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Individual Mandate

Is it true that the IRS will accept a tax return even if it does not state the filer’s health coverage status?

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Yes, the IRS was set, for the first time this tax season to reject tax returns that did not include the filer’s health coverage status, but consistent with President Trump’s executive order seeking to minimize the burden of complying with ACA provisions, the IRS has decided to accept “silent” returns, those that do not state the filer’s health coverage status.

However, the individual mandate is still the law and individuals are expected to pay the penalty if they did not have required healthcare coverage during 2016. Additionally, this decision does not prevent the IRS from asking for proof of coverage at a later date and from assessing penalties if the filer did not maintain the required coverage.

This San Francisco Chronicle article provides helpful background information.

Where do individuals get the IRS forms to show that they had qualifying health care coverage and thus have complied with the Individual Mandate?

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If an individual had qualifying health care coverage, also known as minimum essential coverage, the provider of that coverage is required to send the individual a Form 1095‐A, 1095‐B, or 1095‐C (with Part III completed) that includes individuals in the family who were enrolled in the coverage and their months of coverage.

 

 

These forms must be sent on or before January 31 of the year following the calendar year in which minimum essential coverage is provided.  Even if individuals have not received one of these forms, but had health care coverage, according to the IRS, they can rely on other information they have about their coverage to complete their tax forms.  Consult with a tax advisor to determine what documents are acceptable.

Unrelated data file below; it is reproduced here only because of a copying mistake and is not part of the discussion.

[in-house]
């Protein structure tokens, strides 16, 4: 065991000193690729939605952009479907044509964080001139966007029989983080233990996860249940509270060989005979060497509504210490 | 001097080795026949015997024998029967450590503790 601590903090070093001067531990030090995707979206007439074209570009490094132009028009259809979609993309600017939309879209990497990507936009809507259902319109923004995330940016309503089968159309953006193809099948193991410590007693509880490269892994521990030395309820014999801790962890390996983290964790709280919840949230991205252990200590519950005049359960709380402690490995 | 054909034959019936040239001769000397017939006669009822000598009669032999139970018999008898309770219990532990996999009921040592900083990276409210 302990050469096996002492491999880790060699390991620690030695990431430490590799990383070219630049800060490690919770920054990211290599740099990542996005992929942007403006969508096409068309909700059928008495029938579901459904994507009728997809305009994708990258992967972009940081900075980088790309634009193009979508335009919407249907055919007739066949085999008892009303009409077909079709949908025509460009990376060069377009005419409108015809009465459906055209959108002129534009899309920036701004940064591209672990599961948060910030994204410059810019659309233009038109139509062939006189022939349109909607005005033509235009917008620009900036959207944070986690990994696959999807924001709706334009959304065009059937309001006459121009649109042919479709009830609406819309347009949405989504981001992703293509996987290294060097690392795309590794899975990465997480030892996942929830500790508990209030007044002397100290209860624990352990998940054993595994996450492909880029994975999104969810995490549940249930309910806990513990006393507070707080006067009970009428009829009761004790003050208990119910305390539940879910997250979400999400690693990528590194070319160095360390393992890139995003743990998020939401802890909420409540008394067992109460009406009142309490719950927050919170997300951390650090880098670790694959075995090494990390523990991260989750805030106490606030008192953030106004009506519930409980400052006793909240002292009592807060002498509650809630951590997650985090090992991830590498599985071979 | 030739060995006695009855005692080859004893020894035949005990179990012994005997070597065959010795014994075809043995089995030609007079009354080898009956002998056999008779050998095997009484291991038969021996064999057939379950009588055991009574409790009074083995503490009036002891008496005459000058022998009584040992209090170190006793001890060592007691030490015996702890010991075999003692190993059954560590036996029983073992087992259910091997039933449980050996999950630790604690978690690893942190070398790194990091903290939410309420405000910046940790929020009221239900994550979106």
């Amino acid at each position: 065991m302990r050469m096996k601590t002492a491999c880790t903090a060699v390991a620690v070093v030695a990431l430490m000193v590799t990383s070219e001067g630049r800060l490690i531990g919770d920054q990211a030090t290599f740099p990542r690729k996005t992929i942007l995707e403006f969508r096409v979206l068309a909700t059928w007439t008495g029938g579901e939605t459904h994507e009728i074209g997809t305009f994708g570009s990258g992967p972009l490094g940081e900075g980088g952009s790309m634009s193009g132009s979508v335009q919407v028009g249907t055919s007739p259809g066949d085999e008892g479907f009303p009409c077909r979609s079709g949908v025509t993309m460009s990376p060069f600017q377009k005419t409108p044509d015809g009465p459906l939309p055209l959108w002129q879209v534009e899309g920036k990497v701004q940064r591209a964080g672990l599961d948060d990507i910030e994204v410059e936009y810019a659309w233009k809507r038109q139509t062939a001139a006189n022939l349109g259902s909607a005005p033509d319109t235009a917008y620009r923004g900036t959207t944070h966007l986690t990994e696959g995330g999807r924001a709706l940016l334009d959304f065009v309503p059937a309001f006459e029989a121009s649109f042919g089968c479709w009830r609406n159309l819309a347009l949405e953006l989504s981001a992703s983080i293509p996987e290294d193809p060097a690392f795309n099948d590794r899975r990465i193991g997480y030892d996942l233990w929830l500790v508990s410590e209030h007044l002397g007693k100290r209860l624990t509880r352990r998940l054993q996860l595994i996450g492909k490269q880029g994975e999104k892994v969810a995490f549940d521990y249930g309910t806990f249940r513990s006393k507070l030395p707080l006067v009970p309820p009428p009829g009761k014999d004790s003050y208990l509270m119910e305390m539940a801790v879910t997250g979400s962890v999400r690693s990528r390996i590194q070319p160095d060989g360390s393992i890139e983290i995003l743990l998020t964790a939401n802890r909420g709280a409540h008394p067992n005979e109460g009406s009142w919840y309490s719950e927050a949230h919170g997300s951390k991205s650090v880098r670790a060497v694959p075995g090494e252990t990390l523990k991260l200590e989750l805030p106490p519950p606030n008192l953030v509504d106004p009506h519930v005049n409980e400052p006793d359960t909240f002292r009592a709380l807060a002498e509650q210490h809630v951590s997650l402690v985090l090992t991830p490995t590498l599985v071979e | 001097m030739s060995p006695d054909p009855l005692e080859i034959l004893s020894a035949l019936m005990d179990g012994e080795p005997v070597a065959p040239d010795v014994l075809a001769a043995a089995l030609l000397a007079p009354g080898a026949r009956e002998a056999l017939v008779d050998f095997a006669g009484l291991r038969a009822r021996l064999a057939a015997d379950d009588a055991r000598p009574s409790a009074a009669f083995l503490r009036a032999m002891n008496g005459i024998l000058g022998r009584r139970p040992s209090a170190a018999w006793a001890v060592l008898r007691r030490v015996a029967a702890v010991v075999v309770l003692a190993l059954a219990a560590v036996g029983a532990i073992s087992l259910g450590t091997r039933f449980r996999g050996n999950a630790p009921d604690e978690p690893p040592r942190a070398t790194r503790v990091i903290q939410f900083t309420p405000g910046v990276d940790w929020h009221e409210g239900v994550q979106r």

How will the IRS know if an individual has maintained minimum essential coverage?

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Individuals and their dependents that had coverage for each month of the tax year, will indicate this on their tax return simply by checking a box on their Form 1040, 1040A or 1040EZ.

Is there an exemption for individuals who cannot afford health insurance?

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Individuals who cannot afford coverage, meaning the individual’s required contribution for coverage for the month exceeds 8% (indexed annually) of the individual’s household income; as well as taxpayers with income below the filing threshold are exempt from the individual mandate and thus will not be subject to the penalty.

 

If the individual is eligible for an employer-sponsored plan, the individual’s required contribution is the portion of the annual premium paid by the individual for the lowest cost self-only coverage or lowest cost family coverage that would cover the employee and all related individuals in the employee’s family. If the individual is not eligible for an employer-sponsored plan, the required contribution is the annual premium for the lowest cost bronze plan available in the Individual Marketplace in the rating area in which the individual resides, reduced by the amount of any premium credit received for the taxable year

 

There are also options that make coverage more affordable.  Individuals with household incomes for the taxable year below 138% of the federal poverty level (FPL) may be eligible for Medi-Cal if they also meet the other eligibility requirements.  Individuals with household incomes for the taxable year between 138% and 400% of the FPL may be eligible for premium assistance through Covered California if they also meet the other eligibility requirements. Individuals with household incomes for the taxable year within 138% and 250% of the FPL may also be eligible for a cost-sharing reduction through Covered California if they meet the other eligibility requirements.

What happens if someone does not use the Exchange for coverage? Are they charged a penalty? If so, how much?